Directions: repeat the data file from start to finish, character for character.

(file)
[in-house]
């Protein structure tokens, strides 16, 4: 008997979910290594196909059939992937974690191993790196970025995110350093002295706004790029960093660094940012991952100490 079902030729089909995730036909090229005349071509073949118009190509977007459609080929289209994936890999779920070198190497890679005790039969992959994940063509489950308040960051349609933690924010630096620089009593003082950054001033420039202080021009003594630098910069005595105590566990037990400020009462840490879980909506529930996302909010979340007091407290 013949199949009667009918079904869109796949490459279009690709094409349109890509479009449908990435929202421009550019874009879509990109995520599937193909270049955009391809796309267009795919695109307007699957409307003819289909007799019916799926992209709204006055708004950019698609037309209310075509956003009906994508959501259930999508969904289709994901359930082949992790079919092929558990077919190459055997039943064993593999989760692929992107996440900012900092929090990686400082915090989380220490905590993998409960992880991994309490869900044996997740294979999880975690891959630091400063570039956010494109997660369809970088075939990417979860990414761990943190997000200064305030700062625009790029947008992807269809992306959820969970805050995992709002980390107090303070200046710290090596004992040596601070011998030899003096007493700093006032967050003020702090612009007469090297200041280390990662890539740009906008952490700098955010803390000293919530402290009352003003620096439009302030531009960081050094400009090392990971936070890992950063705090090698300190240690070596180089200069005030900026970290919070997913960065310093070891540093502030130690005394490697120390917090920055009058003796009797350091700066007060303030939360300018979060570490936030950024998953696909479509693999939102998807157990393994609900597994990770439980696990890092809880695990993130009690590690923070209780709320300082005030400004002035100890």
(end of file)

[in-house]
């Protein structure tokens, strides 16, 4: 008997979910290594196909059939992937974690191993790196970025995110350093002295706004790029960093660094940012991952100490 079902030729089909995730036909090229005349071509073949118009190509977007459609080929289209994936890999779920070198190497890679005790039969992959994940063509489950308040960051349609933690924010630096620089009593003082950054001033420039202080021009003594630098910069005595105590566990037990400020009462840490879980909506529930996302909010979340007091407290 013949199949009667009918079904869109796949490459279009690709094409349109890509479009449908990435929202421009550019874009879509990109995520599937193909270049955009391809796309267009795919695109307007699957409307003819289909007799019916799926992209709204006055708004950019698609037309209310075509956003009906994508959501259930999508969904289709994901359930082949992790079919092929558990077919190459055997039943064993593999989760692929992107996440900012900092929090990686400082915090989380220490905590993998409960992880991994309490869900044996997740294979999880975690891959630091400063570039956010494109997660369809970088075939990417979860990414761990943190997000200064305030700062625009790029947008992807269809992306959820969970805050995992709002980390107090303070200046710290090596004992040596601070011998030899003096007493700093006032967050003020702090612009007469090297200041280390990662890539740009906008952490700098955010803390000293919530402290009352003003620096439009302030531009960081050094400009090392990971936070890992950063705090090698300190240690070596180089200069005030900026970290919070997913960065310093070891540093502030130690005394490697120390917090920055009058003796009797350091700066007060303030939360300018979060570490936030950024998953696909479509693999939102998807157990393994609900597994990770439980696990890092809880695990993130009690590690923070209780709320300082005030400004002035100890």